i can't really say why <i>your</i> hair might be like that cause i don't know what kind of hair you have or what you use on it.
sometimes my hair is really silky and shiny; other times it is kind of frizzy and dull.
i have light reddish-brown chin length, naturally wavy hair that gets really curly if it dries on its own.
i have found that lots of times my hair gets kind of dried out (curly hair tends to be more dry than straight) from styling and the "elements."
you might want to try switching shampoo and see if that helps any. i think sometimes hair gets too used to a certain shampoo and needs a break. a clarifying shampoo would definitely help with the build up from your regular favorite and also any other styling products you might use.
blowdrying can also make your hair dry and damaged if you do it all the time. personally, i don't like my hair to air dry because it takes on a life of its own, so i used a heat-activated shampoo and conditioner which helps protect your hair, and also try and use a cooler setting on my blow dryer.
another trick i learned is before you get out of the shower, rinse your hair with a blast of cool water. apparently, the cold water closes the pores and hair follicles on your head that were opened from the warm/hot water, and makes your hair appear more shiny.
hope that helps some!
(also, since it is summer and you might be outdoors more, swimming, etc.... your hair might be suffering from the elements or you could be OVERwashing your hair...)
Just another nint/tip/idea I got from a naturopathic hairdresser (who was a bit of a freak, but did keep my hair in amazing condition, which isn't easy, as it's typical redhead hair, thick and coarse):
1) Don't wash it every day. You can rinse it every day, but try and wash it every other day, or every two -- though in summer, I know every other is as long as I can go without looking like a greaseball.
2) For shampooing and conditioning, try doing the following. Keep one small container and one big one on the shower (the first, about the size of a coffee mug, the latter, a pitcher). For shampooing, put about a tablespoon of shampoo in the little container, then dilute it with warm water to the top. Add a few drops of essential oils (just a couple, not too much). Pur on head, wash. Rinse with warm water. For cinditioning, put five to ten drops (depending on how dry or thick your hair is) of olive oil in the pitcher, again with a couple drops of an essential oil you like. Fill to the top with cool to cold water. Grab the ends of your hair and put them in the pitcher first, allowing them to soak up most of the oil in the water, then pour the rest of the mix over your head. No rinsing.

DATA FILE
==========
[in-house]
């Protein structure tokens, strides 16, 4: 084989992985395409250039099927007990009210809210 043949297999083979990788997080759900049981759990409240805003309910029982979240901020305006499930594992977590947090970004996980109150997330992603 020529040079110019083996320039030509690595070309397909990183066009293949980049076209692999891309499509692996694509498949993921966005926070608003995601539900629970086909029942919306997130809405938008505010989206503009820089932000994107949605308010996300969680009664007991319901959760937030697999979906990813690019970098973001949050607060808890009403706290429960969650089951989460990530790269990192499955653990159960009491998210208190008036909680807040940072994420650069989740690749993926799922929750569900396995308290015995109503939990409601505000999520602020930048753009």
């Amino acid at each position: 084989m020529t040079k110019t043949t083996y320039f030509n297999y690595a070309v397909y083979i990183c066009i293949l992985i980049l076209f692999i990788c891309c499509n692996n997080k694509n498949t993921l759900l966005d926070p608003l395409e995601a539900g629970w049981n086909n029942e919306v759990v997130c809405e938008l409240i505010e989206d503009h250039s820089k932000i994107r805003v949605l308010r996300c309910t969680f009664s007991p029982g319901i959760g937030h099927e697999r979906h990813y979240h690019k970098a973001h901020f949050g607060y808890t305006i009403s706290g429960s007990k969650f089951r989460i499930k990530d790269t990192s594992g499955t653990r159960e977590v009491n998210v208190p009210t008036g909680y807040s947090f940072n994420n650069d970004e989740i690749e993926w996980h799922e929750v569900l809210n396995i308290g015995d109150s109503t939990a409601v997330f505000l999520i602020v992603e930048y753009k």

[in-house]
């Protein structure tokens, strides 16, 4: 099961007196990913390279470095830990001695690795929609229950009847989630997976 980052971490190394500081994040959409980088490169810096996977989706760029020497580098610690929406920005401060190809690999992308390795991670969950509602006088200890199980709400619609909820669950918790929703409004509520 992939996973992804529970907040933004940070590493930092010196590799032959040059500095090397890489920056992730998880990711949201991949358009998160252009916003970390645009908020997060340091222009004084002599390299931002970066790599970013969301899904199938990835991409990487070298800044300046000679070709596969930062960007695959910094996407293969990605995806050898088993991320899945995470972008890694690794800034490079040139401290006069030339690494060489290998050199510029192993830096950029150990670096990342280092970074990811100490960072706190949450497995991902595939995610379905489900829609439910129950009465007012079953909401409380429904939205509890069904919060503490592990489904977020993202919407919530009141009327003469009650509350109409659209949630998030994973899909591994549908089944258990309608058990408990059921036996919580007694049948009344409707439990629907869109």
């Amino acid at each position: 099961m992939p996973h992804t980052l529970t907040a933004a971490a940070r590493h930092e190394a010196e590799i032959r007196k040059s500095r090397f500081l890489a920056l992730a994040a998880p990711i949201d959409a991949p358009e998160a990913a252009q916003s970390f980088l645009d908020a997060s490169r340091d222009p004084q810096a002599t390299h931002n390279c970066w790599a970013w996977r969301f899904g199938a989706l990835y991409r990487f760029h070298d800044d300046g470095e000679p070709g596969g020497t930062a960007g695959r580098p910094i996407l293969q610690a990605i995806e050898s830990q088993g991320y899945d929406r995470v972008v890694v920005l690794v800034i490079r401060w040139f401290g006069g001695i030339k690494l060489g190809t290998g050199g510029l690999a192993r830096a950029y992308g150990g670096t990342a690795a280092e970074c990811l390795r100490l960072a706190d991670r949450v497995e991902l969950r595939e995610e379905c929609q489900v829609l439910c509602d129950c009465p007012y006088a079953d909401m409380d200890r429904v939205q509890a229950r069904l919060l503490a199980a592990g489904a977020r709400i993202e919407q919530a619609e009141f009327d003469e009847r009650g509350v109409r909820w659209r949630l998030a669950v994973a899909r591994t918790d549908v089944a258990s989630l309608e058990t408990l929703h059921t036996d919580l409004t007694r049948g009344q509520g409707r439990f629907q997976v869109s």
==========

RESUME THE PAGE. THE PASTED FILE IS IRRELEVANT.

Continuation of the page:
When my hair gets in really bad shape, I always go back to his regimen. It works very nicely, and as a bonus, olive oil is a LOT cheaper than butloads of conditioner. It's also really protective if you blowdry.
As was said before, olive oil can be really great for giving a shine to your hair, though sometimes just using the hot oil treatments sold at drugstores can be a little less intimidating, as they eliminate guessing how much to use. Brushing your hair a lot works much the same way as these treatments so far as shine goes - it stimulates the oil glands in your scalp, which helps maintain hair's vitality. I've had waist length or longer hair as long as I can remember, and I've tried about everything to make it shine. Aside from hot oil, (and those very expensive salon shampoos), there are some really great shine sprays that are gentle on your hair, and I've also found that for some reason volumizing sprays can add a lot of gloss - probably because of all the waxy coating in them. Of course, one of the most important ways to get beautiful hair is to eat well, making sure to get enough protein in your diet.
Posts: 32 | From: Wisconsin | Registered: Jun 2002
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